Wheels Matter on the Road to Recovery
What prevents people struggling with substance abuse from undergoing treatment? Start counting the ways. We interrupt this exercise to offer a reason that may not be top of mind. One word sums it up: transportation. Having a means of getting to treatment makes a difference.
How important is it? An article in Modern Healthcare explains. This piece starts with a one-sentence paragraph: “Transportation is the largest barrier for people seeking and receiving addiction treatment.” In other words, lack of transportation can be a deal breaker.
Let’s qualify the term “transportation” and various facets of it. Cost alone does not matter. Convenience and availability and count. What’s more, it’s not a one-off occurrence, but rather as often as needed. And ideally, it’s door-to-door in format. All told, transportation to receive ongoing substance abuse treatment services, is more than a means of getting there. Those in treatment must be able to access it easily, reliably and repeatedly.
Early findings of a pilot program at St. Vincent Charity Medical Center in Cleveland support these points. The study set out to gauge the role of transportation in clients’ participation at its Intensive Outpatient Program (IOP) for substance abuse. Would providing it boost attendance?
Let’s use Uber for this study, they thought, to make a determination. With that in mind, the facility sent an Uber free of charge to the homes of those seeking an assessment and in treatment. The driver pulled up directly in front of a client’s address and took them to and from their appointments. To put this plan in place, the Center partnered with Circulation, a firm with a proprietary, HIPAA-compliant digital platform that links Uber with patients and health care providers.
“Intensive” is a key word in the treatment regimen. Clients must visit the facility frequently and on a set schedule for several months. For this IOP, they attend four three-hour sessions per week for the first five weeks of treatment; there also are one-on-one sessions with a counselor. The regimen then tapers for the following eight to 12 weeks to weekly one-and-a-half hour sessions in the next standard outpatient program (OP) phase.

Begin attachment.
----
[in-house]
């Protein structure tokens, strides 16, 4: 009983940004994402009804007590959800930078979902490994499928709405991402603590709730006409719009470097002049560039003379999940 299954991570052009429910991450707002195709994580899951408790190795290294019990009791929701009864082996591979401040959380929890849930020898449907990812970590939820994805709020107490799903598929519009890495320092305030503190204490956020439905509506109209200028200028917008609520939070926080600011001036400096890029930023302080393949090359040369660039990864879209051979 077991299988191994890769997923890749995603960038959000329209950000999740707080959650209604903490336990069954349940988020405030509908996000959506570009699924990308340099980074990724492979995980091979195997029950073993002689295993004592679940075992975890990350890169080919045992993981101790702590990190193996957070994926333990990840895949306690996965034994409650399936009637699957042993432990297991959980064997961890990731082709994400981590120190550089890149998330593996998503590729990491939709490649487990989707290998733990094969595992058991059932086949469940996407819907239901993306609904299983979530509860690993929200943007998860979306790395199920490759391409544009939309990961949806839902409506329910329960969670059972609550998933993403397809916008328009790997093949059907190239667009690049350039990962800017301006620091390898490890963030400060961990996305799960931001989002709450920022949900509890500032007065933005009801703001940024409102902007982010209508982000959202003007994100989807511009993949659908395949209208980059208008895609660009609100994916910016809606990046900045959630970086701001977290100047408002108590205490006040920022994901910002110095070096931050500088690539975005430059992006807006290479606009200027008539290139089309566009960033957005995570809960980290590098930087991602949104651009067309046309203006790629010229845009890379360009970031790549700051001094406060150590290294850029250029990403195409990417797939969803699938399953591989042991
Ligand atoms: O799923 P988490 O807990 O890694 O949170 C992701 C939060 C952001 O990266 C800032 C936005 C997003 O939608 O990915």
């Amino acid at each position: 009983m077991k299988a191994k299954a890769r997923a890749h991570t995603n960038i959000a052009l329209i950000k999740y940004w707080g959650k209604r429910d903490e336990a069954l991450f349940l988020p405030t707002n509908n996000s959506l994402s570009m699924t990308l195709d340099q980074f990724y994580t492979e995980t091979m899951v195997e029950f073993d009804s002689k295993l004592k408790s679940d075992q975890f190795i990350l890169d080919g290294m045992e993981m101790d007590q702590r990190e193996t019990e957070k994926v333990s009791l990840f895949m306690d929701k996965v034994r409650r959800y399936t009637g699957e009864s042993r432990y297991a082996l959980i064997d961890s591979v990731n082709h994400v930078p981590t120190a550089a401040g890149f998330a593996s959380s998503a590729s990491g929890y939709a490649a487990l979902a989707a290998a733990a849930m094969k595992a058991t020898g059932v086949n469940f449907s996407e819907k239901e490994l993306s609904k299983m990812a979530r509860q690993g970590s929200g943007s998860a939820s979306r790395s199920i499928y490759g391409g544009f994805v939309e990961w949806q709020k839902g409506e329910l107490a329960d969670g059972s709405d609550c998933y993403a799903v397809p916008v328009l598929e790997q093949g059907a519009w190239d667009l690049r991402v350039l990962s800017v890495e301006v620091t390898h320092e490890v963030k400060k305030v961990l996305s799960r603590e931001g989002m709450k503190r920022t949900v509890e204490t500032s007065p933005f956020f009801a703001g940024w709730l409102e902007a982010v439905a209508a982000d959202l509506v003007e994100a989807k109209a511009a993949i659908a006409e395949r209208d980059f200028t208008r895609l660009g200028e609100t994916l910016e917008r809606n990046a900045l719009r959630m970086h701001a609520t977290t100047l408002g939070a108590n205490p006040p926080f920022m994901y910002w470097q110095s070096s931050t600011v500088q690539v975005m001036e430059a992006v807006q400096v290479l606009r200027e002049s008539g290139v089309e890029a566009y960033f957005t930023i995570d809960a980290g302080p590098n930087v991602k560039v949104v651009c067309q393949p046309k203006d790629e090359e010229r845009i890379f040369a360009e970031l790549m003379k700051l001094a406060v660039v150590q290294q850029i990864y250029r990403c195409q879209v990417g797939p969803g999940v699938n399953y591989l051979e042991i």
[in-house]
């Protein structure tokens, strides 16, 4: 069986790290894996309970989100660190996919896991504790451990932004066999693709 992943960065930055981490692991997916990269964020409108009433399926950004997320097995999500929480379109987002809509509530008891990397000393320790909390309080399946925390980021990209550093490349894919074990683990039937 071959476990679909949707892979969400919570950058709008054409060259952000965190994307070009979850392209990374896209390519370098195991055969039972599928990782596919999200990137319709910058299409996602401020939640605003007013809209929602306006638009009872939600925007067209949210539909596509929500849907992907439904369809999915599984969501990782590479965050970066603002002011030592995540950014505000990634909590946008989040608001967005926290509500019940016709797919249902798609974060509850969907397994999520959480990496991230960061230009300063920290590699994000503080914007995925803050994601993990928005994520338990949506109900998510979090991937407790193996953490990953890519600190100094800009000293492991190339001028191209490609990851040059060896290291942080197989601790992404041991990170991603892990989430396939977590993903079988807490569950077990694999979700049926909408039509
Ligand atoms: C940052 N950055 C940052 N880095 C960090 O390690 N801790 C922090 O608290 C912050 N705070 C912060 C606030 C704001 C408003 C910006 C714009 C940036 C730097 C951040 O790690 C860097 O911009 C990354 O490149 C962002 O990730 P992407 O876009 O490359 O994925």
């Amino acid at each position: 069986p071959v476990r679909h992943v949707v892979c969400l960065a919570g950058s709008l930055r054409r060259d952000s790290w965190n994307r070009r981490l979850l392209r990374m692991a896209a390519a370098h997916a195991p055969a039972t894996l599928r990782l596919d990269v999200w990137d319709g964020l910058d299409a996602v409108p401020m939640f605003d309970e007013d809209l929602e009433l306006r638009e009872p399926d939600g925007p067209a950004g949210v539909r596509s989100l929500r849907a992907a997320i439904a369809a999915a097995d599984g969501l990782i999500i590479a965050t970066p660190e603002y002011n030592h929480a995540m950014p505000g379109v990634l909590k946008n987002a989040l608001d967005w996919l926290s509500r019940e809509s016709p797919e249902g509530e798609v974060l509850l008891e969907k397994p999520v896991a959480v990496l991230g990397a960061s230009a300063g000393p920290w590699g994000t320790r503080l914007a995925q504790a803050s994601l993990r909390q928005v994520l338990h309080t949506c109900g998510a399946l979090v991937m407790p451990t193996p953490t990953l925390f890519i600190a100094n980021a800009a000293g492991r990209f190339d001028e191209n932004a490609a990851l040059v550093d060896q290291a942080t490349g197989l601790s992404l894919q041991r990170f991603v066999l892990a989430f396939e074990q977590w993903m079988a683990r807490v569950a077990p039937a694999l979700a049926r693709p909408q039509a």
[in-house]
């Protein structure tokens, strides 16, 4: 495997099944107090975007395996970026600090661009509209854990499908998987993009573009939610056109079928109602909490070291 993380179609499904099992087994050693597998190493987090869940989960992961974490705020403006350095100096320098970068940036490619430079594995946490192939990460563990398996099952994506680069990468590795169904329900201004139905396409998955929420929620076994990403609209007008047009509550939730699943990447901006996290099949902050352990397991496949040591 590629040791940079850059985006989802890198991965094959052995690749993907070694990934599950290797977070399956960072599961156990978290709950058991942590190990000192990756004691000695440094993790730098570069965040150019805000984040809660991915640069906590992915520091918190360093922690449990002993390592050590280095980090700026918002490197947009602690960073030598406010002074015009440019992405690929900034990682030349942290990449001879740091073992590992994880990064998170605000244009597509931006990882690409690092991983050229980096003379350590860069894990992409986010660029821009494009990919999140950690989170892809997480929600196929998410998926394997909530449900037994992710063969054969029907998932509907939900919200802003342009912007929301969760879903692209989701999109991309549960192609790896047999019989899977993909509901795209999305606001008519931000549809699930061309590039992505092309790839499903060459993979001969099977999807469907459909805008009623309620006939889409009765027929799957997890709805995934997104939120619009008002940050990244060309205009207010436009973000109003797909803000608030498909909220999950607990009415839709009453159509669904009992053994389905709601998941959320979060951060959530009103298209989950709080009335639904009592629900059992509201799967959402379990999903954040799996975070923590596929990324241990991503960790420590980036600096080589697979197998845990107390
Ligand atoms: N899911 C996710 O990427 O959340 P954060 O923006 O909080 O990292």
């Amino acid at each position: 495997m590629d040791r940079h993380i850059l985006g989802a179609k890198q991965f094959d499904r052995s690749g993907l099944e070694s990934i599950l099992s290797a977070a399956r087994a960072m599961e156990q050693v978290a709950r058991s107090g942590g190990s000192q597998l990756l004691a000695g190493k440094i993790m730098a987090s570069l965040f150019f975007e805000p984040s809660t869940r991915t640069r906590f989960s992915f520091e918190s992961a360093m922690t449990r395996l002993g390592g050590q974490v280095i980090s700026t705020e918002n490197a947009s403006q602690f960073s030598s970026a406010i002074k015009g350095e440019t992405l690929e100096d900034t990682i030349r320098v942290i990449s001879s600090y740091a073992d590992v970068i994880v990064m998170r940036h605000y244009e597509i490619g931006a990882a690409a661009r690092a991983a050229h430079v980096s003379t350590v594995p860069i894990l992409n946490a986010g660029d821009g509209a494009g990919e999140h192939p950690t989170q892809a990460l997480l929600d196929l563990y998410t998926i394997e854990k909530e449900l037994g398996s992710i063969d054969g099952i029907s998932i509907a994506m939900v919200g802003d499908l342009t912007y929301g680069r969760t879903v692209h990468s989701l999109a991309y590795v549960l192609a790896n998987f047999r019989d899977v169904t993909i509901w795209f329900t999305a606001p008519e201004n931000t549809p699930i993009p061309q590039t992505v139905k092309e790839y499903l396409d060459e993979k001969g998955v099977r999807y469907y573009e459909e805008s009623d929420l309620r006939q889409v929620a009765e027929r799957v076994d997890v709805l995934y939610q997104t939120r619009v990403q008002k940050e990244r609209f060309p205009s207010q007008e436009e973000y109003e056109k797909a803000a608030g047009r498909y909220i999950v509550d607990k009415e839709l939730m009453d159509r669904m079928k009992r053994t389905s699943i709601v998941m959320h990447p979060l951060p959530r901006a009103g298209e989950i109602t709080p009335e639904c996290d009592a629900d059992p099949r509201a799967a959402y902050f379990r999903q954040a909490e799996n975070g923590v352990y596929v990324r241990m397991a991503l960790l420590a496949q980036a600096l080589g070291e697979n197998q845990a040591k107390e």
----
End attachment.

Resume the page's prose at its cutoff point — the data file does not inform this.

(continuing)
That’s a lot of travel. During the first 30 days of the 90-day pilot, Uber gave the 11 IOP clients a total of 156 rides. How was attendance? 100%. Clients went to all IOP and individual counseling sessions.
Statistics were lower before. Without Uber, clients went to the IOP 76% of the time and individual counseling 62%. Prior to the pilot, the facility offered bus passes on a grant-funded basis and single-ride cab vouchers, mainly to take clients from detox to their next step in their care plan. On average, 62% of clients completed the five-month program. And the reason they cited most often for dropping out? “Lack of access to affordable, reliable, convenient transportation.”
Rural and Inner City Dilemmas and Responses
Rural areas have a double whammy. They are hard hit by the opioid crisis and often lack public transportation systems. This compounds the difficulty for clients who may want or need to use this means to get to treatment. In light of this problem, the Appalachian Regional Commission is seeking solutions. The experiences shared by three men in West Virginia underscore this issue. Although it wasn’t easy, they managed to find rides to access services, even if they had to pay for it themselves. The outcome is good – they all are in recovery. And they acknowledge that having reliable rides was “the deciding factor.”
Also besieged by the opioid epidemic, Baltimore is deploying transportation; however, it is using it in another way. Instead of clients going to a formal treatment facility, a mobile van comes to a location near them. However, that’s unless this white GMC truck breaks down, as it did recently. That’s when doctors and nurses used their own cars to see clients.
In service since November 2017, the van usually works. It stops in easily accessible spots, such as in front of the city jail, four mornings each week. Operated by the Behavioral Health Leadership Institute and funded by private foundations, the fully equipped van is a facility on wheels. Clients don’t need appointments or any form of identification or insurance. The idea is to get people into treatment. And it works.
This is but a glimpse into one of the main challenges in treating opioid addiction, likely an unexpected one. Understanding the importance of convenient transportation is important for institutions. It bears the same status for clients. Awareness on both ends is the first step. Effective solutions come next.
Read More from Sherry M. Adler:
- Purdue Pharma and the Sackler Family Fall from Grace
- Attention: ADHD Drugs Spike – Is an Addiction Crisis Far Off?
- The Roots of the Opioid Epidemic
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